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The Age of Paine
Posted on Jul 3, 2009
By Scott Tucker
“That filthy little atheist,” as Thomas Paine was called by Theodore Roosevelt (a man we might with more justice call that filthy little imperialist), has few monuments dedicated to his memory, and has sometimes had few readers beyond those students who are required to read his great revolutionary pamphlet “Common Sense.” This pamphlet was the firebrand Paine wielded to spread the flame of independence throughout the British colonies in America, with such success that John Adams claimed that “without the pen of Paine the sword of Washington would have been wielded in vain.”
Adams was honest enough to acknowledge the persuasive talents of Paine, but lost no time publishing his own pamphlet in 1776 opposing the more “democratical” politics of Paine, Jefferson and others. Many who had first hailed Paine as an archangel of light would later claim that he had become a son of Lucifer. The odor of sulfur always stuck to Paine after he wrote and published “The Age of Reason,” and yet all his infidelities to orthodox religion do not make him an outright infidel.
Paine began his public life by disavowing the divinity of kings; he proceeded to disavow the divinity of Jesus Christ; and during his last years he even disavowed the divinity of George Washington, which made most of his few remaining friends and comrades decide that the old iconoclast had finally gone too far.
Those ideas may not disturb the peace of many people today, at least not if taken one by one, or even all together. But in Paine’s time, such ideas carried great risks, and usually remained restricted to small circles of friends and readers. Paine deliberately stepped outside of those inner circles. He repeatedly made the decision to become Citizen Paine, a person in public life. If we assume Paine became a republican and a revolutionary all at once, we may as well assume that no larval stage precedes a butterfly and that no geological rift precedes an earthquake.
The habit of public life has to be cultivated to create citizens and to preserve democracy. If that much seems too plain for words, we forget that the plain language of people like Paine was one of the great advances toward personal liberty and social solidarity. Paine added greatly to our common store of common sense. The men and women who first invented (or, in the 18th century, reinvented) the republican tradition were flawed, all too human and brave. Their courage and their ideals will have died with them if we allow the big corporate political parties to undermine both democracy and the republic in our own time.
Paine advanced the causes of universal suffrage, equality for women, abolition of slavery, separation of church and state, public education, and progressive taxation. He made the first proposal for a guaranteed minimum income. He advised a system of public funding to give starting grants to young workers, and to aid the poor, the unemployed and the elderly. He believed that only well-informed and active citizens could defend democracy, and he roused the hostility of John Adams, Alexander Hamilton and others who were already a rising oligarchy of the wealthiest landowners and merchants.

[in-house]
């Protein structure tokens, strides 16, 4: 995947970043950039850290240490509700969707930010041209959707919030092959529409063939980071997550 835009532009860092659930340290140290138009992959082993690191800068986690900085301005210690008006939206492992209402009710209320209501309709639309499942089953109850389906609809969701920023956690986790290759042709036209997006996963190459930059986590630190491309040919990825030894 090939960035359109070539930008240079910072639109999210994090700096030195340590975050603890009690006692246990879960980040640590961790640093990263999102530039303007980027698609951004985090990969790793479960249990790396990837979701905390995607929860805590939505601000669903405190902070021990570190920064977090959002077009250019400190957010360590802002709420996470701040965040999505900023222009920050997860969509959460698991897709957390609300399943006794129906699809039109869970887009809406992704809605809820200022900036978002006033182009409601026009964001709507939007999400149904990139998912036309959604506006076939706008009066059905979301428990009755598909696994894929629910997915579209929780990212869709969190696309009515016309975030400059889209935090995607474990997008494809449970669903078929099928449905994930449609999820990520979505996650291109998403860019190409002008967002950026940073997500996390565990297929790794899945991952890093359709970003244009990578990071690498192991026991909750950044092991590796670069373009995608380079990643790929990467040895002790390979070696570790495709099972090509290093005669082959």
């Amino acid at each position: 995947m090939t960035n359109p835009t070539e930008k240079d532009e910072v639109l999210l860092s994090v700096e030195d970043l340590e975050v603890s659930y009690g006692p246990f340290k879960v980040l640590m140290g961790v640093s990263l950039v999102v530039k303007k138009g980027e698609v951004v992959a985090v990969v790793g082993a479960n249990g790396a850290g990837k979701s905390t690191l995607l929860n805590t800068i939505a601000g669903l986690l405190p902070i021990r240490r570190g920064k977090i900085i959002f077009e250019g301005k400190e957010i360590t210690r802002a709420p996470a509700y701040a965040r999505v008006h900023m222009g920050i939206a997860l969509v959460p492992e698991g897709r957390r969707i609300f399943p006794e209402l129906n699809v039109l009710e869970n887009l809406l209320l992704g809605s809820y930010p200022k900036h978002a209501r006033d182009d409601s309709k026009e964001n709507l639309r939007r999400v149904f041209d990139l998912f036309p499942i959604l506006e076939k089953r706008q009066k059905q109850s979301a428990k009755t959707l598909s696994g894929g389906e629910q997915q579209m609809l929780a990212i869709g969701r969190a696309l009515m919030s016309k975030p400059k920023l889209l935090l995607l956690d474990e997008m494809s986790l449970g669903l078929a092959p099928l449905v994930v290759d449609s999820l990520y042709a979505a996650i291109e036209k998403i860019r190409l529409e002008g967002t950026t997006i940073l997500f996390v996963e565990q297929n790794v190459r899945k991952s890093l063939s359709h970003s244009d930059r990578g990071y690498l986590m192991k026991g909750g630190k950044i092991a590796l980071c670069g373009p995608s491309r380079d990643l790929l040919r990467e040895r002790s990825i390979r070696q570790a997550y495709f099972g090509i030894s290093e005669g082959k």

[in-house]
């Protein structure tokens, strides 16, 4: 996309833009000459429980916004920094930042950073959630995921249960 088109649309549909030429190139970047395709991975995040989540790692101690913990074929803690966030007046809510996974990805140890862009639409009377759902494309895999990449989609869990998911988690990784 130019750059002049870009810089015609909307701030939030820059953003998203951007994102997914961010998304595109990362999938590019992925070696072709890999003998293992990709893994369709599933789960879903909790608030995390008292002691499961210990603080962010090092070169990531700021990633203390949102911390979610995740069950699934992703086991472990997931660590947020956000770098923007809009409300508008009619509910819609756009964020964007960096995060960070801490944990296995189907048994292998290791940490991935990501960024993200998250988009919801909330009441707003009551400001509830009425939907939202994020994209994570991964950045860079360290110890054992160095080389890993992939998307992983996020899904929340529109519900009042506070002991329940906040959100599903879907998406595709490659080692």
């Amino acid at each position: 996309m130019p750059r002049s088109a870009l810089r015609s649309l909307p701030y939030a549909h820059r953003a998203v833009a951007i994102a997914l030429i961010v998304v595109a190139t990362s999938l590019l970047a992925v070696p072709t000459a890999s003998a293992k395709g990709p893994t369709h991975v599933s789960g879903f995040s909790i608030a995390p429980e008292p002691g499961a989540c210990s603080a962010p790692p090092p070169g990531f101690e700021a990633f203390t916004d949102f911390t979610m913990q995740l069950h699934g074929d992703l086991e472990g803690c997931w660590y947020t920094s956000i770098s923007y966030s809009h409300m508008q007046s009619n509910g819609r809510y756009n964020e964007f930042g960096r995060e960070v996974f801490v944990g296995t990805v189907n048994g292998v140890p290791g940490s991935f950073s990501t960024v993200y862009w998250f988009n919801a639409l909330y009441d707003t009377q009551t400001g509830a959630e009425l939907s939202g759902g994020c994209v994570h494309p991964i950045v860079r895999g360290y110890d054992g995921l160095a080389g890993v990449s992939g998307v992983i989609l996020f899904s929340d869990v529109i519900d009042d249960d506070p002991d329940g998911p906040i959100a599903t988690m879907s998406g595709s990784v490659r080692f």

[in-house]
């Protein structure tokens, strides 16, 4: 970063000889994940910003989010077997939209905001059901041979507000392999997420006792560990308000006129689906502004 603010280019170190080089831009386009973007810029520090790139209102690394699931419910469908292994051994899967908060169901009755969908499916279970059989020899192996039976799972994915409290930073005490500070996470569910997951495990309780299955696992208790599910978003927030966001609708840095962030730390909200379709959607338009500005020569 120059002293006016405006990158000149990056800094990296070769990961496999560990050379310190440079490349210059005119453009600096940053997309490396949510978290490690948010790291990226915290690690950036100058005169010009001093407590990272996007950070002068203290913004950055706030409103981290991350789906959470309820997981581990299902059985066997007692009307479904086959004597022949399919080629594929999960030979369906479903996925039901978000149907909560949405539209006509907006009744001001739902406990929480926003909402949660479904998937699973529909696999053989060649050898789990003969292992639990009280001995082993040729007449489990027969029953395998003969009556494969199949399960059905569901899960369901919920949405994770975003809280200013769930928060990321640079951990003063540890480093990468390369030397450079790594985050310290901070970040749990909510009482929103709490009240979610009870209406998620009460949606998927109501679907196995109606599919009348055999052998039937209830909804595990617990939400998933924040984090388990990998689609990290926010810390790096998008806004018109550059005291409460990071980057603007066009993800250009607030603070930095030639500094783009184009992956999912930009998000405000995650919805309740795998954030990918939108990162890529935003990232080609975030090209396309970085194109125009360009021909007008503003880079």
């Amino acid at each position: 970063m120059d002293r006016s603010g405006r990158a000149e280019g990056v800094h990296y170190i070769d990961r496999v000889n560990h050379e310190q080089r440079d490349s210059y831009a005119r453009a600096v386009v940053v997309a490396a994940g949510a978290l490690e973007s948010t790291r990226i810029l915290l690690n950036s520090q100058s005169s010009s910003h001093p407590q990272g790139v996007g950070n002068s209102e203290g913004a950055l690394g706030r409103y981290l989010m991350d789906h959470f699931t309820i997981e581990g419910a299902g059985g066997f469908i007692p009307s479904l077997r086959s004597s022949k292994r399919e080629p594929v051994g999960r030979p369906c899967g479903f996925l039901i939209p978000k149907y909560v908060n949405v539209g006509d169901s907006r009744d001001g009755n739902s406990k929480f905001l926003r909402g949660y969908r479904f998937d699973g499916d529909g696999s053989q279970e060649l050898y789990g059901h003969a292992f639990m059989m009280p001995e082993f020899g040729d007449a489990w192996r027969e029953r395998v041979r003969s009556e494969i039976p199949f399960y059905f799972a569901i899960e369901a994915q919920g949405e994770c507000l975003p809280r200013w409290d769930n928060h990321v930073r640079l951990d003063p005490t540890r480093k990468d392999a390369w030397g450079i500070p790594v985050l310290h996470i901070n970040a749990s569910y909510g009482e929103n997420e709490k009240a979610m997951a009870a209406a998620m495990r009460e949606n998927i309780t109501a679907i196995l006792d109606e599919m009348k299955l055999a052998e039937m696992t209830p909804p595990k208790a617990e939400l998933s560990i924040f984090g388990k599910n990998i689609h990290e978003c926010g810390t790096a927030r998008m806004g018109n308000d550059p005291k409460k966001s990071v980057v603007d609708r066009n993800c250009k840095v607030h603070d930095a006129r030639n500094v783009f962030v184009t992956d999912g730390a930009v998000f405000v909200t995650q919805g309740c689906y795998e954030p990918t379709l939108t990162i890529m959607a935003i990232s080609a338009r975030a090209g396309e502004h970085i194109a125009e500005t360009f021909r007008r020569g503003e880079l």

Paine was an advocate of republican world revolution, and (if we consider his time and culture) he was a genuine social democrat. There are historians who claim he showed little originality of thought, only originality in his plain prose and telling turns of phrase. But the proof of his powerful mind was shown in his ability to survey and summarize a vast treasury of Enlightenment thinking; and his deliberate choice to address a wide audience of working people seemed original enough to the ruling classes of his time.
Most of Paine’s practical proposals of the social democratic kind appear in “The Rights of Man” (particularly part two), and in one of his last works, a long pamphlet titled “Agrarian Justice.” As historian Eric Foner noted in “Tom Paine and Revolutionary America,” “More than in any other essay, Paine seemed torn in Agrarian Justice between his customary desire to unite all classes in what he perceived as the common good, and his sympathy for the plight of the European poor.” Though there are utopian elements in these works, he took care to study and publish many relevant economic figures, so his criticism of existing conditions and his budget for reforms was not drawn from the clear blue sky. If we expect him to be as comprehensive as a modern economist (or indeed as a modern socialist), then we can easily prove how clever we are without ever acknowledging both the practical and prophetic dimensions of his thought.